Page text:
How does the Domain Name System work?

What is the Domain Name System?

The Domain Name System, or the DNS for short, is an organized namespace that uses a decentralized model. Its main purpose is to navigate queries, find the host they are searching for, and answer them quickly. The DNS came in the 80s to replace the inefficient HOSTS.txt file that had all the current hosts at the time. The DNS is superior thanks to the scalability and speed.

So, in short, the DNS is the service that maps domain names to IP addresses and serves to map services to hosts, verify different hosts and services, and more.

It has a hierarchical structure, in which on the top is the root, then TLD level, then secondary domain name, and finally subdomain. Each of the levels has a part of the information and directs to the next level that knows the rest.

What is DNS used for?

  • Makes the use of the Internet fast and practical.  
  • Resolves domain names to IP addresses. 
  • Locate and identifies hosts on the Internet. 
  • Locate and identifies services on the Internet.
  • Load balancing and redundancy. 
  • Service’s routing.
  • Verification of hosts, services, e-mails, and more.

Type of DNS servers

  • Root servers. They sit on top of the DNS hierarchy and answer requests for the TLD servers. It contains the root zone file, which has information about all the TLD that are available. 
  • The TLD name servers. They are authoritative name servers for each of the TLDs. 
  • Authoritative DNS name server. The authoritative DNS name server has the original zone file for the zone that it is responsible for. When queried, they will provide an authoritative answer that will prove the origin of the data. 
  • Recursive DNS name servers. These are DNS servers that are not hosting original zone files but only copies for a limited time. Their purpose is to answer queries if they have the answer in their cache memory or to pass the query to another name server, so the query can get answered.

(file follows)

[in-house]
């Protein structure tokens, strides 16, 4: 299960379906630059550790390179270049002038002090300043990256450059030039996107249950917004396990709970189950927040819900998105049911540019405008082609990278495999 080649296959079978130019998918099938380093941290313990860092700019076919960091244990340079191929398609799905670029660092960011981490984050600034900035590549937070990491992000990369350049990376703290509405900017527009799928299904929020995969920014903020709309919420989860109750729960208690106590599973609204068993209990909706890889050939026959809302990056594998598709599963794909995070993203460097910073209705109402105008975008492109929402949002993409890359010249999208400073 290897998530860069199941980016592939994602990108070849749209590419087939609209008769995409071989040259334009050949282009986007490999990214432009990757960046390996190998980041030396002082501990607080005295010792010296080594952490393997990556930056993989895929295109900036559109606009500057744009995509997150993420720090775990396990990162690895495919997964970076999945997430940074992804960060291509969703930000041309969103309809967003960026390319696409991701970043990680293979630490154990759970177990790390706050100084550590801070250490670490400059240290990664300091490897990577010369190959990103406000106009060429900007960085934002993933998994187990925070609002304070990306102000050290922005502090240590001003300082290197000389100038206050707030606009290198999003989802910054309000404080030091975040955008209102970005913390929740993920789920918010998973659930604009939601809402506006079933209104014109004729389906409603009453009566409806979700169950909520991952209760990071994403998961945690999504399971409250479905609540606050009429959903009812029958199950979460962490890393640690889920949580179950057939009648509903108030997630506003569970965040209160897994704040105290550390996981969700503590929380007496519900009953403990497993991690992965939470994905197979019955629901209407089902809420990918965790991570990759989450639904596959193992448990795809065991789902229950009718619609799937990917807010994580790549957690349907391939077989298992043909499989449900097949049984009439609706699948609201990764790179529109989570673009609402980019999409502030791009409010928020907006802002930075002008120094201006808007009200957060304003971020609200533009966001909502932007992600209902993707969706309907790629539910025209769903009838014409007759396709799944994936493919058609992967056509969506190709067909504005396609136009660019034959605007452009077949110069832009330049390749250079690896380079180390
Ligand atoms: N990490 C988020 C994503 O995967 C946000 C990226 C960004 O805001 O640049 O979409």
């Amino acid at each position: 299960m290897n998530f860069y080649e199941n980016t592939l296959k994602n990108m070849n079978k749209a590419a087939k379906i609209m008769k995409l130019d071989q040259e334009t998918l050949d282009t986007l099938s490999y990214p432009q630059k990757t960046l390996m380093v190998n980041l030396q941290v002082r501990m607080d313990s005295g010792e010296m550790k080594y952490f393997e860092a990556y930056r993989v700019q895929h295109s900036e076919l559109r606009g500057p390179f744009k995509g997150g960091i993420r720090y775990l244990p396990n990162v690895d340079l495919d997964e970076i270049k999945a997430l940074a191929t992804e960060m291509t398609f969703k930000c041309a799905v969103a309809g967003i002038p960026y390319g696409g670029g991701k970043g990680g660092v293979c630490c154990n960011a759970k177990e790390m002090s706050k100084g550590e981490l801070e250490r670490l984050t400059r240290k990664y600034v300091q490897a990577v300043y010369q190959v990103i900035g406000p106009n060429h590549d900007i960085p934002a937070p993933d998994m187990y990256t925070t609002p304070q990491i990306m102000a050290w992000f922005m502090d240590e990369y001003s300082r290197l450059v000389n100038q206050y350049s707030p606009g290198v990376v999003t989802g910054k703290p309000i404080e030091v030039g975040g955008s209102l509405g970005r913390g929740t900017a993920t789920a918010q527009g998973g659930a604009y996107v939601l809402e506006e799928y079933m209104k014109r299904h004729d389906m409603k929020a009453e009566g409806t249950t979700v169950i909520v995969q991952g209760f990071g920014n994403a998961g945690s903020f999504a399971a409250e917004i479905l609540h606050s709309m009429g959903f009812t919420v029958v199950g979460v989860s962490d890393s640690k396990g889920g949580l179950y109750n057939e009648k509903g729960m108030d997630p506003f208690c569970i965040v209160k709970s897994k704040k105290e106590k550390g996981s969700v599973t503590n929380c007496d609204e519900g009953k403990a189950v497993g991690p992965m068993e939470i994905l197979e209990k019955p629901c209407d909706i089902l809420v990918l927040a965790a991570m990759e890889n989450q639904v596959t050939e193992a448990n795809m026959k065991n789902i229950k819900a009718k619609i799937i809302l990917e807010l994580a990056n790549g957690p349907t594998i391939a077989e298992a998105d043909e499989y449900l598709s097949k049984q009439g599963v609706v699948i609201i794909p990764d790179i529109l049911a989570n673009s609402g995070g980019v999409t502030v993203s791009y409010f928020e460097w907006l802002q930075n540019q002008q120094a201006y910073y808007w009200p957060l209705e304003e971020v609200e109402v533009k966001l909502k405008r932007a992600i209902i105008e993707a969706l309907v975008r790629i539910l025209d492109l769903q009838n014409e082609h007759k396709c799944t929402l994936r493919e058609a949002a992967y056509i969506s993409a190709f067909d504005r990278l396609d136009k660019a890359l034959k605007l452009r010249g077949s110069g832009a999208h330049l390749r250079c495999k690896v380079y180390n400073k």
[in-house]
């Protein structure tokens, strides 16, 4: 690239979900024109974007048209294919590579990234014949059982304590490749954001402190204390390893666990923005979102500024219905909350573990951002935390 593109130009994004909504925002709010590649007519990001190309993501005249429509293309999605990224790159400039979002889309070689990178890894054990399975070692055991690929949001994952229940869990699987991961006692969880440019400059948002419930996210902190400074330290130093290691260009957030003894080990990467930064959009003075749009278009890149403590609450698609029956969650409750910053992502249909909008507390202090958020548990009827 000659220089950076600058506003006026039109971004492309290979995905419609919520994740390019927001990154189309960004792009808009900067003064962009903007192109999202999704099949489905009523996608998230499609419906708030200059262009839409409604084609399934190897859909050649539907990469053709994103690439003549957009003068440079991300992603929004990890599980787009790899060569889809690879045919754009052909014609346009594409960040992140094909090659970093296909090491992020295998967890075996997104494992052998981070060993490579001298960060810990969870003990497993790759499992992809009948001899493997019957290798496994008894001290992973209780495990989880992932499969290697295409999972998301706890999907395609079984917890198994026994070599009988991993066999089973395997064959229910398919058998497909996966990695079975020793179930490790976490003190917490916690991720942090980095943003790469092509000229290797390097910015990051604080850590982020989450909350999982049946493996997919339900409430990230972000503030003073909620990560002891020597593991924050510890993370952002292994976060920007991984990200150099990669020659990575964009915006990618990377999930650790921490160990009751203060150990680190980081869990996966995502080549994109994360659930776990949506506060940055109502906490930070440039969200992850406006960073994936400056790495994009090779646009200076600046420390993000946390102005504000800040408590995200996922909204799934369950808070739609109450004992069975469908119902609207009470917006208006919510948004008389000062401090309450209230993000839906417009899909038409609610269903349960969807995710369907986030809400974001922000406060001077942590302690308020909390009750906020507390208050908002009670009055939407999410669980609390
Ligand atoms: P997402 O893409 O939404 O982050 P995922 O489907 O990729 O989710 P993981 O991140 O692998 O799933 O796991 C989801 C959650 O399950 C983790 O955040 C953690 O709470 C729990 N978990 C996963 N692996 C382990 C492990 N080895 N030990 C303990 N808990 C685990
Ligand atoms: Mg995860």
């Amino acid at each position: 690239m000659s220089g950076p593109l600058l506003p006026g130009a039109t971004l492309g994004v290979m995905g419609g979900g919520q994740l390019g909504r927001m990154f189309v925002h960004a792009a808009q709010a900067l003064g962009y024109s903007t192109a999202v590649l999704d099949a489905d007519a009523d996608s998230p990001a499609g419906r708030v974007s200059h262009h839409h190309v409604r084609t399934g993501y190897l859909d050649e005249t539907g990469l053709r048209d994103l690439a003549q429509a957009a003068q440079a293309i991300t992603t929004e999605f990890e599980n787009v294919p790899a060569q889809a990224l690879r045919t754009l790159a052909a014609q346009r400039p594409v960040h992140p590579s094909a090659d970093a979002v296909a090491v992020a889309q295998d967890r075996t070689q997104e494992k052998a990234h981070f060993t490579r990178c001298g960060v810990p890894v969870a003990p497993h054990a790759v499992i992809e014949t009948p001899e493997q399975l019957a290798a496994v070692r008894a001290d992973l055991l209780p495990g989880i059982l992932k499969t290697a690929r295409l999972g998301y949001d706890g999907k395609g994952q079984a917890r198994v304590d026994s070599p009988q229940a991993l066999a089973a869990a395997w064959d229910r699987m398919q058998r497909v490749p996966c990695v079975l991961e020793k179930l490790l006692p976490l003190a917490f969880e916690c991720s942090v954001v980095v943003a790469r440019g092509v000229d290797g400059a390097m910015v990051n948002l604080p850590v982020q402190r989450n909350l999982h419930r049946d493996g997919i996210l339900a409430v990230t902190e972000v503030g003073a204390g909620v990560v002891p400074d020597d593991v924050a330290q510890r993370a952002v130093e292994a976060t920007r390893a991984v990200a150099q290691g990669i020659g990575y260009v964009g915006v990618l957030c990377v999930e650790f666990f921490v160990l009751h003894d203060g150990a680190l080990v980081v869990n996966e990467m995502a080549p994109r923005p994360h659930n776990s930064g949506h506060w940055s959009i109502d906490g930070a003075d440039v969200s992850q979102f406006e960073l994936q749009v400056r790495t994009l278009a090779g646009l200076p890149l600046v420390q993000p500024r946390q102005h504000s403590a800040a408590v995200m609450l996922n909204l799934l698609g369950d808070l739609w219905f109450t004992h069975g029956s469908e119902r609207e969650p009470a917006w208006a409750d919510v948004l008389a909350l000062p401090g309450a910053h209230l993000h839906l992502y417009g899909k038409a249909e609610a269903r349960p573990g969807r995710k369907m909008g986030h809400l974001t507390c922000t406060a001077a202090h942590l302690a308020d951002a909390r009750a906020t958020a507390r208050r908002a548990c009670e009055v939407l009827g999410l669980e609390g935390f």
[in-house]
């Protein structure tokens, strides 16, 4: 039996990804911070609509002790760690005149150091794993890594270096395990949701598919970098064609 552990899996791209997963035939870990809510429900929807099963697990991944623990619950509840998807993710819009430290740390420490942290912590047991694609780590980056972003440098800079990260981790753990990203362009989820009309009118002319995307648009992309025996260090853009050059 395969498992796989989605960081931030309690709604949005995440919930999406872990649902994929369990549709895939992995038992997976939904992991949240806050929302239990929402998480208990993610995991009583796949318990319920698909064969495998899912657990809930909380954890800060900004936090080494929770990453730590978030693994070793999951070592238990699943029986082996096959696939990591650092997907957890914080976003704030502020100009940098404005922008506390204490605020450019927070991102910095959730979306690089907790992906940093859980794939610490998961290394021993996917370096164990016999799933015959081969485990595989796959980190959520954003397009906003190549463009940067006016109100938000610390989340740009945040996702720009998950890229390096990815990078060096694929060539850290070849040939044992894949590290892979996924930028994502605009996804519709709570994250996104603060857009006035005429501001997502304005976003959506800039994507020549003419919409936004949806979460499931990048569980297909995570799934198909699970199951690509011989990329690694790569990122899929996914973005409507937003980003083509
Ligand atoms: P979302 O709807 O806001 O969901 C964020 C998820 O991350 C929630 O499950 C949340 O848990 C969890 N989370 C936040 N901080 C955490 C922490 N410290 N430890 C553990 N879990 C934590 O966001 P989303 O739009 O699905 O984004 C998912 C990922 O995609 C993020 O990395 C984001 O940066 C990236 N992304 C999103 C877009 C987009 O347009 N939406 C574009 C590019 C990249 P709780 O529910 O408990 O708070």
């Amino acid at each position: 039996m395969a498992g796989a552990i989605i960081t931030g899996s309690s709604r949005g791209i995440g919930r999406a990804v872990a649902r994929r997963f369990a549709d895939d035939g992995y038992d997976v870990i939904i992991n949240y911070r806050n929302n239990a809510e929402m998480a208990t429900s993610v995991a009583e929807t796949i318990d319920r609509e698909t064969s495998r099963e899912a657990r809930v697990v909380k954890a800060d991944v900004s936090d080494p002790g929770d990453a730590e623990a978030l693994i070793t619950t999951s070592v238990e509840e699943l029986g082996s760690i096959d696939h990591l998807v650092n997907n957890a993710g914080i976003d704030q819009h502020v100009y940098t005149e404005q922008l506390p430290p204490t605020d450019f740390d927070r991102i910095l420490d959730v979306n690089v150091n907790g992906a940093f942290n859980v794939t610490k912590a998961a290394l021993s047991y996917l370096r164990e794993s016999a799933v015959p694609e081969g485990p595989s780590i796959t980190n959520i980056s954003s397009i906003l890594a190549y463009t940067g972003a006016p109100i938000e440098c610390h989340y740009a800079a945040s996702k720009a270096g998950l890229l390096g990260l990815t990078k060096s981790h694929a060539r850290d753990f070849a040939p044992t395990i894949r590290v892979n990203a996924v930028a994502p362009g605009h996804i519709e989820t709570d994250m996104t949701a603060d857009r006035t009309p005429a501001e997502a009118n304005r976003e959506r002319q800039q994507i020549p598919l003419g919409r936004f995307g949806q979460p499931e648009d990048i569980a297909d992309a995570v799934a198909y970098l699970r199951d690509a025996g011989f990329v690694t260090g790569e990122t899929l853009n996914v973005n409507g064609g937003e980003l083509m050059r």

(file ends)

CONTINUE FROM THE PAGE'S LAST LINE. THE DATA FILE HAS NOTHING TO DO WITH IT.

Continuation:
How does a DNS query work? 

  1. A user types a domain name, for example, google.com, and presses enter.
  2. If the user has visited the domain recently before, he or she will have it in his or her cache memory, and the query will get resolved. The users will be redirected to the IP address of the web hosting of the domain name. But if it is not in the cache, the query still needs an answer.
  3. The next stop is the DNS recursive server of the Internet Service Provider. In the ISP, there is a bigger chance that the answer could be found inside its cache. All the DNS queries of the ISP’s clients will pass through it, and the answers will be saved the TTL time the DNS records indicate. So if the answer could be found there, the result will be returned to the user.
  4. If it is still not there, the query will go on looking for an answer. The next stop is the root name server, which will check the last part of the domain name, the TLD. It will see which TLD it has, and it will redirect to the name servers for that TLD. In our case, the .com name servers.
  5. The user’s query will get to the TLD name servers, and they will point to the authoritative name server for the domain he or she was looking for.
  6. The authoritative name server for the domain name the user was looking for will finally answer with the A, AAAA, or both records, showing where the site is hosted.
  7. The user will finally be able to visit the site (google.com) that he or she asked for. The DNS records will be saved on the way on the recursive DNS servers and in the user’s device cache memory for the period the TTL value sets. 

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